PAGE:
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The original monochrome Game Boy edition of Q*Bert may have faded into obscurity with the release of the more recent Game Boy Color edition, but it's an excellent translation with some unique features. Though the graphics are entirely in black & white, they're rendered with a crisp, cartoony detail that gives the characters real personality. The playing fields, now stripped of color, utilize distinguishing tile patterns on the cubes. The cubes themselves are nicely rendered and take on various appearances and textures such as wood, ice blocks, and other patterns.
The characters are also quite distinctive, and include new additions to the game's "cast" to help and hinder Q*Bert. The sounds and music are another great enhancement — lively tunes, which almost seems it should be beyond the Game Boy's sound chip capabilities, permeates the game and some brief animated intermissions. The crowning glory of the game's sound scheme is speech synthesis — or, at least, the same kind of nonsensical "alien language" speech synthesis the arcade edition featured, right down to Q*Bert saying "Bye bye!" when the game ends.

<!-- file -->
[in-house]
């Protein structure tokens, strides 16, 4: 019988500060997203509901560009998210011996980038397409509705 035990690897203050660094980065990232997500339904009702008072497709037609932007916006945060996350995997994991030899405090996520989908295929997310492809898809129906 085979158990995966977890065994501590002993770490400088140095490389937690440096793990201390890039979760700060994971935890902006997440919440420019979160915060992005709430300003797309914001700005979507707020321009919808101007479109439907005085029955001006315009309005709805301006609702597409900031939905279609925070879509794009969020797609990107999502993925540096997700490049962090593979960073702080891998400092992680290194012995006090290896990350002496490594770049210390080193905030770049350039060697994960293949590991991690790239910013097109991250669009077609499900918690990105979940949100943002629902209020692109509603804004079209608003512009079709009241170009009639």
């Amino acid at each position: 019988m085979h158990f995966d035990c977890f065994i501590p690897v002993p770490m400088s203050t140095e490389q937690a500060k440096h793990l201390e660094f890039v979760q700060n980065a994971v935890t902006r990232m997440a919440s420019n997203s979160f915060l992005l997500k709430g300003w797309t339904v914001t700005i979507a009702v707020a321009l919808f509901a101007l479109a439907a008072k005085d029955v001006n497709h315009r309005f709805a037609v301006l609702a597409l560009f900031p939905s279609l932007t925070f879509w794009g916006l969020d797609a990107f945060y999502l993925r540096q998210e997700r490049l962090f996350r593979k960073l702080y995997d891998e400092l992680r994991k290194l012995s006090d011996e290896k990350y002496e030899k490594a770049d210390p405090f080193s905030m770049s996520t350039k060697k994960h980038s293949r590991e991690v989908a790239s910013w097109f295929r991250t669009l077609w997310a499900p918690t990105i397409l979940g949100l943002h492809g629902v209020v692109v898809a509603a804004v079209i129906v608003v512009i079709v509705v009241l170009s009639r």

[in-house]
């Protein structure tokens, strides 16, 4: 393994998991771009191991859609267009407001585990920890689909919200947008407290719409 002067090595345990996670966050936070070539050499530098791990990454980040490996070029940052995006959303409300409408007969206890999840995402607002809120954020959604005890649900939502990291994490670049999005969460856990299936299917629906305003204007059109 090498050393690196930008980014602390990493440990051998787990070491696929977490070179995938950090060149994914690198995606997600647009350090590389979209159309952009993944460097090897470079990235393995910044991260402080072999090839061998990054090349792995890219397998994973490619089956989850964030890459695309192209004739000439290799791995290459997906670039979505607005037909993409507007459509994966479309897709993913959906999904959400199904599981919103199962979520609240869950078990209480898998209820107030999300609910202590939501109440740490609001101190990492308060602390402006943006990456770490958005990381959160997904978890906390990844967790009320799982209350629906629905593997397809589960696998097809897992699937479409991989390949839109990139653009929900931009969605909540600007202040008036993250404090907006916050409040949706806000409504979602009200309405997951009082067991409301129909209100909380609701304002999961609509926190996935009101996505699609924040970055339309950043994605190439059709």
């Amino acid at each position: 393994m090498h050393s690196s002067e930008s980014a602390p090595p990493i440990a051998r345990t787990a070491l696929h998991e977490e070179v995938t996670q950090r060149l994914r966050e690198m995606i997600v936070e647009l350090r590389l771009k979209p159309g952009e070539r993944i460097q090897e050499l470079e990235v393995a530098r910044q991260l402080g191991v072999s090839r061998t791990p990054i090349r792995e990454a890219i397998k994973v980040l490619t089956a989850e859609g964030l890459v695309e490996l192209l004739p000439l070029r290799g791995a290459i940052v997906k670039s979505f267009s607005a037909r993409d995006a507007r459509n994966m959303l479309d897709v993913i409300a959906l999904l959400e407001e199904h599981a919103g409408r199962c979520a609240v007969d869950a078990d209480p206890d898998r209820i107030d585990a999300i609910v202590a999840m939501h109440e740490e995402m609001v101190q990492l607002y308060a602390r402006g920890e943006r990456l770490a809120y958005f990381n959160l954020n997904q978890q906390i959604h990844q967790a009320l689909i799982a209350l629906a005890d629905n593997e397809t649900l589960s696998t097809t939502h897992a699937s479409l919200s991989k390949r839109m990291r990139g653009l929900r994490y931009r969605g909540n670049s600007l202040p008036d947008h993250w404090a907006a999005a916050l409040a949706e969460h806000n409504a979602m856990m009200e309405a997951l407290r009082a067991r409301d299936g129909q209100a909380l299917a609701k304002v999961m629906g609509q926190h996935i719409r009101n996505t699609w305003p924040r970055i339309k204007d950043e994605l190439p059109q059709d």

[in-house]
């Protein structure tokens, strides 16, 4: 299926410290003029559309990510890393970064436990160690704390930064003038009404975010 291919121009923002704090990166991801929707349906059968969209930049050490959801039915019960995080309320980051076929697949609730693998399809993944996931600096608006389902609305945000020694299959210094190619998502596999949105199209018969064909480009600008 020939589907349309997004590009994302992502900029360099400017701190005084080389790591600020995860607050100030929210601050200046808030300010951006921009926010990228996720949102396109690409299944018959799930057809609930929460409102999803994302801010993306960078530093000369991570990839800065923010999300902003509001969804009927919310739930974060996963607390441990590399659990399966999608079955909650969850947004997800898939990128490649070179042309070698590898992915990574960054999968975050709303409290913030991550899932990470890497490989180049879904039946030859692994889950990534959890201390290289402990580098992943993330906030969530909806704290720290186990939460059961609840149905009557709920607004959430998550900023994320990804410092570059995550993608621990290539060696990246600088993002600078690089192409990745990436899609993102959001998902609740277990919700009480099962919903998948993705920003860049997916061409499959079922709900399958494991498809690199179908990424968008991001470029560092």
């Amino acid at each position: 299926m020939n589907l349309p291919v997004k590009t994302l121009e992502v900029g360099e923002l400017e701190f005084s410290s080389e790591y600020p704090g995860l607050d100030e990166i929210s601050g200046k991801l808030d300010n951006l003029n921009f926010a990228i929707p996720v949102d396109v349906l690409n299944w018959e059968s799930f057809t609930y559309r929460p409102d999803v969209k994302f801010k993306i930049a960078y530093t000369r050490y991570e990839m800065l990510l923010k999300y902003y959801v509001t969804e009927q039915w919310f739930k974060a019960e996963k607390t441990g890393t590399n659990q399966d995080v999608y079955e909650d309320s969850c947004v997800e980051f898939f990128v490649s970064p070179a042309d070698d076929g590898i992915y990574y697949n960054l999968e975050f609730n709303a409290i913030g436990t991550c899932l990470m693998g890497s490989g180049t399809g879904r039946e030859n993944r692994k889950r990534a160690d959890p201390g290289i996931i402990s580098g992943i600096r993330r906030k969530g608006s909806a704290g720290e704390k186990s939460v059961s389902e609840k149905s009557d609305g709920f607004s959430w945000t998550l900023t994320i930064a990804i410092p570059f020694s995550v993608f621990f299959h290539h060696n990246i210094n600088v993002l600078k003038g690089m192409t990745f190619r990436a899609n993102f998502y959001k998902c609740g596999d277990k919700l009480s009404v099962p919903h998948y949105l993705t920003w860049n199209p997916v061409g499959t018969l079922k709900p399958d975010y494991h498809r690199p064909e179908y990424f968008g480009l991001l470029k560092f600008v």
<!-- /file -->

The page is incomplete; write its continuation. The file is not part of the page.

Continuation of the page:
Like the later (but very different) Game Boy Color edition by Hasbro Interactive, the basic "pyramid" playing field doesn't stick around very long, challenging players with new cube configurations. Control is smooth and one needs no special knowledge beyond the basic rules of the arcade game to get started. A delightful and under-appreciated updating of a game that already earned its classic status, Q*Bert is far from simply being the black & white version of a game later re-released in color. ~ Earl Green, All Game Guide